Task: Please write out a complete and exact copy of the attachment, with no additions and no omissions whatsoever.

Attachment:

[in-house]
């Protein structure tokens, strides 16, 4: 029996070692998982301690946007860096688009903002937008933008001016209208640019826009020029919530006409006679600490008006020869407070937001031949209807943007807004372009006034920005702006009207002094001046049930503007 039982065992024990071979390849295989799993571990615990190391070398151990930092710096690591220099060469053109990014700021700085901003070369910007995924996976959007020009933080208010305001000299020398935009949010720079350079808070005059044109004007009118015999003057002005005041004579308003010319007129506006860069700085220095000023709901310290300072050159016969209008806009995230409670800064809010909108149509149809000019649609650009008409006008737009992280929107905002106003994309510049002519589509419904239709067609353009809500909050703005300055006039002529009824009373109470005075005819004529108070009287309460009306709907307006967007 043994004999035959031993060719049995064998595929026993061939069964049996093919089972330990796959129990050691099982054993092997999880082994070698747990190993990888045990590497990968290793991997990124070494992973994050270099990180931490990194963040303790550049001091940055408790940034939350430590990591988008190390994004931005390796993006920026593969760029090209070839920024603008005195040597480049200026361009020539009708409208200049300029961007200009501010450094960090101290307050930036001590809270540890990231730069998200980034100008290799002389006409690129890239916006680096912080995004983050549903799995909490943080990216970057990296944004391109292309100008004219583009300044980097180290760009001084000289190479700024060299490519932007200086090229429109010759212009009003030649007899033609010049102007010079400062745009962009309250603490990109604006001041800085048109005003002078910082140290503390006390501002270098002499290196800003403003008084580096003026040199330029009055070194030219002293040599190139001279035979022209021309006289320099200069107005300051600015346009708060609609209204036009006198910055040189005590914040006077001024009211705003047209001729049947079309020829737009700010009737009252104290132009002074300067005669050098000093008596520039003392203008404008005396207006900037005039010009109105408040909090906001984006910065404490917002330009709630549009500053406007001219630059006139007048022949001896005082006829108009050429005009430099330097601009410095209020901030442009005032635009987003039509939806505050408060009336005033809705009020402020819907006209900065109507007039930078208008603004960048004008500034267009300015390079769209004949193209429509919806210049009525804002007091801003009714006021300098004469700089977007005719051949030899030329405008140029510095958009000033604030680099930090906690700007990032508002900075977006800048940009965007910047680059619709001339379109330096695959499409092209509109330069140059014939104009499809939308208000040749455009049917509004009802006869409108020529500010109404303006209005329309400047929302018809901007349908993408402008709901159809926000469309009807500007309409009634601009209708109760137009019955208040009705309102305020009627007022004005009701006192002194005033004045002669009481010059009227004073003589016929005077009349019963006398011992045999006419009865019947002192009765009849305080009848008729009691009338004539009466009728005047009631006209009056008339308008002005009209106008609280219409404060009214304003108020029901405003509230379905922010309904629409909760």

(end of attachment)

[in-house]
């Protein structure tokens, strides 16, 4: 029996070692998982301690946007860096688009903002937008933008001016209208640019826009020029919530006409006679600490008006020869407070937001031949209807943007807004372009006034920005702006009207002094001046049930503007 039982065992024990071979390849295989799993571990615990190391070398151990930092710096690591220099060469053109990014700021700085901003070369910007995924996976959007020009933080208010305001000299020398935009949010720079350079808070005059044109004007009118015999003057002005005041004579308003010319007129506006860069700085220095000023709901310290300072050159016969209008806009995230409670800064809010909108149509149809000019649609650009008409006008737009992280929107905002106003994309510049002519589509419904239709067609353009809500909050703005300055006039002529009824009373109470005075005819004529108070009287309460009306709907307006967007 043994004999035959031993060719049995064998595929026993061939069964049996093919089972330990796959129990050691099982054993092997999880082994070698747990190993990888045990590497990968290793991997990124070494992973994050270099990180931490990194963040303790550049001091940055408790940034939350430590990591988008190390994004931005390796993006920026593969760029090209070839920024603008005195040597480049200026361009020539009708409208200049300029961007200009501010450094960090101290307050930036001590809270540890990231730069998200980034100008290799002389006409690129890239916006680096912080995004983050549903799995909490943080990216970057990296944004391109292309100008004219583009300044980097180290760009001084000289190479700024060299490519932007200086090229429109010759212009009003030649007899033609010049102007010079400062745009962009309250603490990109604006001041800085048109005003002078910082140290503390006390501002270098002499290196800003403003008084580096003026040199330029009055070194030219002293040599190139001279035979022209021309006289320099200069107005300051600015346009708060609609209204036009006198910055040189005590914040006077001024009211705003047209001729049947079309020829737009700010009737009252104290132009002074300067005669050098000093008596520039003392203008404008005396207006900037005039010009109105408040909090906001984006910065404490917002330009709630549009500053406007001219630059006139007048022949001896005082006829108009050429005009430099330097601009410095209020901030442009005032635009987003039509939806505050408060009336005033809705009020402020819907006209900065109507007039930078208008603004960048004008500034267009300015390079769209004949193209429509919806210049009525804002007091801003009714006021300098004469700089977007005719051949030899030329405008140029510095958009000033604030680099930090906690700007990032508002900075977006800048940009965007910047680059619709001339379109330096695959499409092209509109330069140059014939104009499809939308208000040749455009049917509004009802006869409108020529500010109404303006209005329309400047929302018809901007349908993408402008709901159809926000469309009807500007309409009634601009209708109760137009019955208040009705309102305020009627007022004005009701006192002194005033004045002669009481010059009227004073003589016929005077009349019963006398011992045999006419009865019947002192009765009849305080009848008729009691009338004539009466009728005047009631006209009056008339308008002005009209106008609280219409404060009214304003108020029901405003509230379905922010309904629409909760």